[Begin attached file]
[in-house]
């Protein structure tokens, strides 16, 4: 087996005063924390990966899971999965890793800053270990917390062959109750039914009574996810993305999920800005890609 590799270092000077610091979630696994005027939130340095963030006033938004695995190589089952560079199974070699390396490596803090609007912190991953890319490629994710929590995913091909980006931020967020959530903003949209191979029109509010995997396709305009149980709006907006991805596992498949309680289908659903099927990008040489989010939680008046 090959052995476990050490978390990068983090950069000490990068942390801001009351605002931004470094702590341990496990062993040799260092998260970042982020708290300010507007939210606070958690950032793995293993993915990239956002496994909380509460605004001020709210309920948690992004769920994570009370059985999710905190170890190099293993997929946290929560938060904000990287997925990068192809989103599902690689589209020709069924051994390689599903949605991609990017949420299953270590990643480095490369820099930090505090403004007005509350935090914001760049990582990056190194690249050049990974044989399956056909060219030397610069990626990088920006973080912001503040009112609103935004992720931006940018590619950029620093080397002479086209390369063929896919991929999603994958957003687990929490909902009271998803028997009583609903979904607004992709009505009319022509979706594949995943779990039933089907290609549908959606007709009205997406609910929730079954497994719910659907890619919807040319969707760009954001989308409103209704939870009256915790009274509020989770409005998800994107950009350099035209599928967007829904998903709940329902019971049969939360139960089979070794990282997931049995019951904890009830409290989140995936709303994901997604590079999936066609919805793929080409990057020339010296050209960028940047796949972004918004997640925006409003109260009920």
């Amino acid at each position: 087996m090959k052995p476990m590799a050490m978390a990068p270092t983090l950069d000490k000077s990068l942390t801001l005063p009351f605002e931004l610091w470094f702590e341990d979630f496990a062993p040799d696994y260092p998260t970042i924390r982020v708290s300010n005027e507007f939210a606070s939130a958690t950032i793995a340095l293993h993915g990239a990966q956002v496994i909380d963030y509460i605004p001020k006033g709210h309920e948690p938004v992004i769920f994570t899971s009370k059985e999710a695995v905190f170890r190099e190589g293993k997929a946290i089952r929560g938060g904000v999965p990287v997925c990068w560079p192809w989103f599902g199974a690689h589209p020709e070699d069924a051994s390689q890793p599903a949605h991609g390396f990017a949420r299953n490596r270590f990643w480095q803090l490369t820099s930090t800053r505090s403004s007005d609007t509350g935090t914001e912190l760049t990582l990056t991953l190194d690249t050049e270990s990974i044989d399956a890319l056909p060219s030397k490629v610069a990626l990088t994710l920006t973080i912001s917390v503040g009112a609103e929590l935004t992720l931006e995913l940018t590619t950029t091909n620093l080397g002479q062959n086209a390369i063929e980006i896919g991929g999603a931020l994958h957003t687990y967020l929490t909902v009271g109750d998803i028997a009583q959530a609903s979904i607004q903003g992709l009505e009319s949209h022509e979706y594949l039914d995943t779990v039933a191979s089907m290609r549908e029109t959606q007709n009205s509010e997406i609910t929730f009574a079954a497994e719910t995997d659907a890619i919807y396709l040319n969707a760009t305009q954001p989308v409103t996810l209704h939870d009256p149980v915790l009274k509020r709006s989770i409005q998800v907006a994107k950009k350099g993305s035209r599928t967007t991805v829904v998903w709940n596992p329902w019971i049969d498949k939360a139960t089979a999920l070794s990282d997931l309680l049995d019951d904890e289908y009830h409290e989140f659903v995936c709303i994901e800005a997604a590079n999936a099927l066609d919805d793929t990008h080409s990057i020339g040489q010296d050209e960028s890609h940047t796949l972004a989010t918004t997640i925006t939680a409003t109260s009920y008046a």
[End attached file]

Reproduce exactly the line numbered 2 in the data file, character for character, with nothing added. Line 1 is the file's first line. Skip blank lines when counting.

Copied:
């Protein structure tokens, strides 16, 4: 087996005063924390990966899971999965890793800053270990917390062959109750039914009574996810993305999920800005890609 590799270092000077610091979630696994005027939130340095963030006033938004695995190589089952560079199974070699390396490596803090609007912190991953890319490629994710929590995913091909980006931020967020959530903003949209191979029109509010995997396709305009149980709006907006991805596992498949309680289908659903099927990008040489989010939680008046 090959052995476990050490978390990068983090950069000490990068942390801001009351605002931004470094702590341990496990062993040799260092998260970042982020708290300010507007939210606070958690950032793995293993993915990239956002496994909380509460605004001020709210309920948690992004769920994570009370059985999710905190170890190099293993997929946290929560938060904000990287997925990068192809989103599902690689589209020709069924051994390689599903949605991609990017949420299953270590990643480095490369820099930090505090403004007005509350935090914001760049990582990056190194690249050049990974044989399956056909060219030397610069990626990088920006973080912001503040009112609103935004992720931006940018590619950029620093080397002479086209390369063929896919991929999603994958957003687990929490909902009271998803028997009583609903979904607004992709009505009319022509979706594949995943779990039933089907290609549908959606007709009205997406609910929730079954497994719910659907890619919807040319969707760009954001989308409103209704939870009256915790009274509020989770409005998800994107950009350099035209599928967007829904998903709940329902019971049969939360139960089979070794990282997931049995019951904890009830409290989140995936709303994901997604590079999936066609919805793929080409990057020339010296050209960028940047796949972004918004997640925006409003109260009920």